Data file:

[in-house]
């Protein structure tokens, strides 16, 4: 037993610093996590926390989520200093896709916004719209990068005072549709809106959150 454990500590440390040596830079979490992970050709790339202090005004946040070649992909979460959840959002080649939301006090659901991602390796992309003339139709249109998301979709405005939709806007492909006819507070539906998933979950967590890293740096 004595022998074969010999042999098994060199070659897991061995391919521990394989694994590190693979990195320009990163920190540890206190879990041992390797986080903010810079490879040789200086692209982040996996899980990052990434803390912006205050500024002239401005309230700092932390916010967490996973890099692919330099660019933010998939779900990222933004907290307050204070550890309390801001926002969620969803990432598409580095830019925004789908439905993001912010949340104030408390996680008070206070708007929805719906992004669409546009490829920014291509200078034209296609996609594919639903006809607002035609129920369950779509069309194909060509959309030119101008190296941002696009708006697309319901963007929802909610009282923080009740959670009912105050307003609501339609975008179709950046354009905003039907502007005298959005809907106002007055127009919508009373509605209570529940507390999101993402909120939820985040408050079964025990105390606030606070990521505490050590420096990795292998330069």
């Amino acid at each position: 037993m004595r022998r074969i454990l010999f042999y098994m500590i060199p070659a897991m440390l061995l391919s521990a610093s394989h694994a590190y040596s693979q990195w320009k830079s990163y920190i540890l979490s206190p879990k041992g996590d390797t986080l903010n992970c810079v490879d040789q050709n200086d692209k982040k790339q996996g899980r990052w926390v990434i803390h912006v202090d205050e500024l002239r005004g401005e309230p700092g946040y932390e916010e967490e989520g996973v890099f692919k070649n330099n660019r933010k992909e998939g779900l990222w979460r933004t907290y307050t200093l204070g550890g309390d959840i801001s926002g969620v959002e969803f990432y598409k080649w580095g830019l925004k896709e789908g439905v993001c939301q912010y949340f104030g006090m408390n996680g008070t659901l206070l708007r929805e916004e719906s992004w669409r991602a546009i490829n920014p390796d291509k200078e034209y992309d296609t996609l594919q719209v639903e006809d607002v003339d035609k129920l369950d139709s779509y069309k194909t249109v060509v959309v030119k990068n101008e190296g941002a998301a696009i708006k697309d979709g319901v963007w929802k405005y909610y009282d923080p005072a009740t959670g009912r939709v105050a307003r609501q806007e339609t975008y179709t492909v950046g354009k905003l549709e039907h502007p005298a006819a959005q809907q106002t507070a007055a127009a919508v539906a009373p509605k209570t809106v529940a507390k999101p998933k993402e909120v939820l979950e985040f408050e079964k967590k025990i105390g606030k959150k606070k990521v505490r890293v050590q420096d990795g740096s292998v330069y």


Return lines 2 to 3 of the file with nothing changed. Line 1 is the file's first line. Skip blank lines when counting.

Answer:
């Protein structure tokens, strides 16, 4: 037993610093996590926390989520200093896709916004719209990068005072549709809106959150 454990500590440390040596830079979490992970050709790339202090005004946040070649992909979460959840959002080649939301006090659901991602390796992309003339139709249109998301979709405005939709806007492909006819507070539906998933979950967590890293740096 004595022998074969010999042999098994060199070659897991061995391919521990394989694994590190693979990195320009990163920190540890206190879990041992390797986080903010810079490879040789200086692209982040996996899980990052990434803390912006205050500024002239401005309230700092932390916010967490996973890099692919330099660019933010998939779900990222933004907290307050204070550890309390801001926002969620969803990432598409580095830019925004789908439905993001912010949340104030408390996680008070206070708007929805719906992004669409546009490829920014291509200078034209296609996609594919639903006809607002035609129920369950779509069309194909060509959309030119101008190296941002696009708006697309319901963007929802909610009282923080009740959670009912105050307003609501339609975008179709950046354009905003039907502007005298959005809907106002007055127009919508009373509605209570529940507390999101993402909120939820985040408050079964025990105390606030606070990521505490050590420096990795292998330069």
């Amino acid at each position: 037993m004595r022998r074969i454990l010999f042999y098994m500590i060199p070659a897991m440390l061995l391919s521990a610093s394989h694994a590190y040596s693979q990195w320009k830079s990163y920190i540890l979490s206190p879990k041992g996590d390797t986080l903010n992970c810079v490879d040789q050709n200086d692209k982040k790339q996996g899980r990052w926390v990434i803390h912006v202090d205050e500024l002239r005004g401005e309230p700092g946040y932390e916010e967490e989520g996973v890099f692919k070649n330099n660019r933010k992909e998939g779900l990222w979460r933004t907290y307050t200093l204070g550890g309390d959840i801001s926002g969620v959002e969803f990432y598409k080649w580095g830019l925004k896709e789908g439905v993001c939301q912010y949340f104030g006090m408390n996680g008070t659901l206070l708007r929805e916004e719906s992004w669409r991602a546009i490829n920014p390796d291509k200078e034209y992309d296609t996609l594919q719209v639903e006809d607002v003339d035609k129920l369950d139709s779509y069309k194909t249109v060509v959309v030119k990068n101008e190296g941002a998301a696009i708006k697309d979709g319901v963007w929802k405005y909610y009282d923080p005072a009740t959670g009912r939709v105050a307003r609501q806007e339609t975008y179709t492909v950046g354009k905003l549709e039907h502007p005298a006819a959005q809907q106002t507070a007055a127009a919508v539906a009373p509605k209570t809106v529940a507390k999101p998933k993402e909120v939820l979950e985040f408050e079964k967590k025990i105390g606030k959150k606070k990521v505490r890293v050590q420096d990795g740096s292998v330069y």